However, some subjects may not experience any of these symptoms. While symptoms may not be present, it can lead to a sustained consumption of alcohol without realising that the liver health and the subject’s health are in jeopardy.
It is thought that the damage caused by Liver Cirrhosis is not reversible. However, subjects and patients can take measures in order to prevent alcohol from inflicting more damage on their essential organ.
By stopping their consumption of alcohol, subjects can expect the severity of symptoms to be decreased and their life expectancy to increase.
According to the NHS, if someone does not put an end to their consumption of alcohol while they have Liver Cirrhosis, they have less than a 50% of surviving for the next five years.
While the liver is the only organ in the body that has the ability to regenerate, liver scarring cannot be reversed. However, liver damage can be reversed if the subject has not reached a stage where their liver is so damaged that it cannot regenerate.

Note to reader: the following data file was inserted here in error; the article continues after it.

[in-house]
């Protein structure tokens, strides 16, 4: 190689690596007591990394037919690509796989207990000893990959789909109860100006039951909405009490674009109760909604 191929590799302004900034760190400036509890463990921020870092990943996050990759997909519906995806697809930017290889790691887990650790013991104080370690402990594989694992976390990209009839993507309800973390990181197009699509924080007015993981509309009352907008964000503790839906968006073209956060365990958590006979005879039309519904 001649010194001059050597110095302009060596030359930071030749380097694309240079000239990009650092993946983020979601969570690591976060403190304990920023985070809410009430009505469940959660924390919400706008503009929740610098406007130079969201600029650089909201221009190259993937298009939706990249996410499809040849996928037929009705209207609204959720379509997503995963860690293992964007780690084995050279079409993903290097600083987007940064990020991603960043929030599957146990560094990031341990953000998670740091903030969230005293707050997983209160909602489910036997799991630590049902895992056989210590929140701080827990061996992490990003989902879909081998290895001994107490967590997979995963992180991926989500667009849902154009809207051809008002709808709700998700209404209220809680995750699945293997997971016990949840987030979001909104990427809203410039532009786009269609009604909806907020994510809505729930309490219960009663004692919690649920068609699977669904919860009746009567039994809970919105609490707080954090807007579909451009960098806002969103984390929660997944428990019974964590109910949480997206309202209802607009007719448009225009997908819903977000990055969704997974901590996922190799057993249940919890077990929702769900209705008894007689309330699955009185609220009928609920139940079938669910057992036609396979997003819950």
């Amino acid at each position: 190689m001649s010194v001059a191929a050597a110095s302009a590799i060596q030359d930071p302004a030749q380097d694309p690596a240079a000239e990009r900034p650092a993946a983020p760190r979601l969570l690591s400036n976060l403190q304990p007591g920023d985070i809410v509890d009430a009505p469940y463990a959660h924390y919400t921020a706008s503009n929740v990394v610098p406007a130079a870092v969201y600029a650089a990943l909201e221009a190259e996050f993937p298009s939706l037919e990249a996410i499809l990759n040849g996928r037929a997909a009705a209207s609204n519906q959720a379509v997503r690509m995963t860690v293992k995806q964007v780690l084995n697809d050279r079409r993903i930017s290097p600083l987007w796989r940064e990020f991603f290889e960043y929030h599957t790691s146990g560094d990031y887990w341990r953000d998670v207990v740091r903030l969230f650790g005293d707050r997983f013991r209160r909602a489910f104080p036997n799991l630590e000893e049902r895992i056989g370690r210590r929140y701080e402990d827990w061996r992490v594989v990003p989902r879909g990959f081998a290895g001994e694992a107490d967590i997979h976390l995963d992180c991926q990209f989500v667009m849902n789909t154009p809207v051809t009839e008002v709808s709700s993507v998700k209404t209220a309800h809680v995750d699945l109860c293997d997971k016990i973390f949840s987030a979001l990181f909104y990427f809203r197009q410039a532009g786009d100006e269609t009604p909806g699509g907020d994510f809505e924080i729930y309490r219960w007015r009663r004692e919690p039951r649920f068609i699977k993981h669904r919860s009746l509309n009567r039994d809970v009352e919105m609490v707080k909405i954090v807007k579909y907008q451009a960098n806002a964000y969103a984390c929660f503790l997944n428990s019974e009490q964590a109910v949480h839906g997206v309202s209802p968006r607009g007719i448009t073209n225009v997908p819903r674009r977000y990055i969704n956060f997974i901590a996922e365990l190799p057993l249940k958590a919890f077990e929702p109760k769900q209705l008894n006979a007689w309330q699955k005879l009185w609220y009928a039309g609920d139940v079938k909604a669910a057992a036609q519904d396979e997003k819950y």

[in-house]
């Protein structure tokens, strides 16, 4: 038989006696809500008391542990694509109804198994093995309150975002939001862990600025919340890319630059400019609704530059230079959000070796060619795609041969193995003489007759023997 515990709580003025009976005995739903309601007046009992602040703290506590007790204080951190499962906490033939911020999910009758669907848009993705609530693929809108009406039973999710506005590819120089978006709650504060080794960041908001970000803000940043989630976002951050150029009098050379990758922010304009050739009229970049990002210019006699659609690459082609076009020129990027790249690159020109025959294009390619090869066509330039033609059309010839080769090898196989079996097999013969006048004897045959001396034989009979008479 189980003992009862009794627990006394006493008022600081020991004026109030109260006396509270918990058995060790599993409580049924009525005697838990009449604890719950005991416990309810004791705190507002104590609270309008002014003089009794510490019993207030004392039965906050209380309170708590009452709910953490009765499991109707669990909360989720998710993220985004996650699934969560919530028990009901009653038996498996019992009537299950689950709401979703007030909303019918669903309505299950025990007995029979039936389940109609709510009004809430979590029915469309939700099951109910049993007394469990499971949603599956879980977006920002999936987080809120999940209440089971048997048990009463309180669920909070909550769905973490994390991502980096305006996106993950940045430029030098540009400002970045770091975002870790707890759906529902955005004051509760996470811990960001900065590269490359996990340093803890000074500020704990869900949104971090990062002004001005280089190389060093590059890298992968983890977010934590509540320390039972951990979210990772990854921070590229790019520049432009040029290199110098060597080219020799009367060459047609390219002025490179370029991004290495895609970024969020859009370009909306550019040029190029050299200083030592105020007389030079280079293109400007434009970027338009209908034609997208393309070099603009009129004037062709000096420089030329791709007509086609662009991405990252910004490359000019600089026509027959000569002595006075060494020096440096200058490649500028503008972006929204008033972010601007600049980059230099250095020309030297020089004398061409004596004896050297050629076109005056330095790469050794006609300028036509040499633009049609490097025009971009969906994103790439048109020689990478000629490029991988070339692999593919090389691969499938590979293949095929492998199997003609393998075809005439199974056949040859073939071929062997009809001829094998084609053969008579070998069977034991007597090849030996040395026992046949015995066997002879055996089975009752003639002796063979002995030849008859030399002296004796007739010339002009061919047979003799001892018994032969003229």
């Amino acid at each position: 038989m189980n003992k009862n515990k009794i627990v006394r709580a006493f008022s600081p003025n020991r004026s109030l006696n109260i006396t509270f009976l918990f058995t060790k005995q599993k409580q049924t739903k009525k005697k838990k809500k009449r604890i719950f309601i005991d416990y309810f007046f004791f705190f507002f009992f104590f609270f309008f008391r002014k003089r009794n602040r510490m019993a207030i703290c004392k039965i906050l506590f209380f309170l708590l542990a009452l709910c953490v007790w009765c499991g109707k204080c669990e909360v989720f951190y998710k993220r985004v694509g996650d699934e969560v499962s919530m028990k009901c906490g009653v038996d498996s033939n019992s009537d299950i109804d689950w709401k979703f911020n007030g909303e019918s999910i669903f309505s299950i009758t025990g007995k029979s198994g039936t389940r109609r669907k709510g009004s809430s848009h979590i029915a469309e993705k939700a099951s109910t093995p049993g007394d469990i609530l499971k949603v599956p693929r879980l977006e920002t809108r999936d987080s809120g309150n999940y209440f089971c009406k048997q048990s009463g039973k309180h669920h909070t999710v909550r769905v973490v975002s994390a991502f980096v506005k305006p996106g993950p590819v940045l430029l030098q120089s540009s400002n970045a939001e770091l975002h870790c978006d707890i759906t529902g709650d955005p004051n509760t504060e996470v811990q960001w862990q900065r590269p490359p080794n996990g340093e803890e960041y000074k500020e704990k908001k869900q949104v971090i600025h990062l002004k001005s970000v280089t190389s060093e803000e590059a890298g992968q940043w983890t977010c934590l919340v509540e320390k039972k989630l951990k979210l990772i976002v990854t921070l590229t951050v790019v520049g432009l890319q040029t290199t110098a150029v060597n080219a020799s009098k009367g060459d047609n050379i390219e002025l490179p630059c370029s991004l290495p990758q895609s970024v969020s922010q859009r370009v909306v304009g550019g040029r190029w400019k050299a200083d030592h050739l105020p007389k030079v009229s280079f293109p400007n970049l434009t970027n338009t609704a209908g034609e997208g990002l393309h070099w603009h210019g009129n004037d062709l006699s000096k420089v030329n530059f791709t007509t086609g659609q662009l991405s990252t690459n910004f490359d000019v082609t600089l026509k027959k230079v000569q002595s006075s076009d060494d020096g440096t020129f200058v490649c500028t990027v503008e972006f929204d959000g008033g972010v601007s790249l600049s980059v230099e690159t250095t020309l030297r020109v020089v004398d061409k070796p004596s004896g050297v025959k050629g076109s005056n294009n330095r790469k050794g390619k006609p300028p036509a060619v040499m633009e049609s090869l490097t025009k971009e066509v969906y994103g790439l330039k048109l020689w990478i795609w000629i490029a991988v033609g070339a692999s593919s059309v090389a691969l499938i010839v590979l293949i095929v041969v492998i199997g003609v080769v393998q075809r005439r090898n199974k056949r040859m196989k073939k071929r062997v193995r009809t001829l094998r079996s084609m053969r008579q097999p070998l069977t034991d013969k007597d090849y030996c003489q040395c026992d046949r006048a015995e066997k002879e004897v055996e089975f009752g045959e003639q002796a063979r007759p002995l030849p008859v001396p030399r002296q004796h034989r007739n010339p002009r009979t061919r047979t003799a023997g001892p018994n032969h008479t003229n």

It is thought that after around 30 days of abstinence, the liver will have repaired itself if the subject is not also suffering from Liver Cirrhosis or Alcohol Hepatitis.
Abstinence is essential if subjects want to be treated for their Alcohol-Related Liver Disease. There are no specific forms of medical treatment which directly treat Alcoholic Liver Disease, but abstaining from alcohol for life should prevent further damage to a subject’s essential organs.
If the subject’s liver has reached a stage where it can no longer function, a liver transplant will be necessary.
However, subjects may also experience a range of discomfort and severe alcohol withdrawal symptoms. Because of this, they are required to enter a drug and alcohol rehab in order to overcome their alcohol addiction.
At a drug and alcohol rehab, patients will be required to undergo a medicated detox which will help them overcome alcohol addiction.
Then, they can proceed to overcome their addiction and receive treatment for their Alcohol-Related Liver Disease.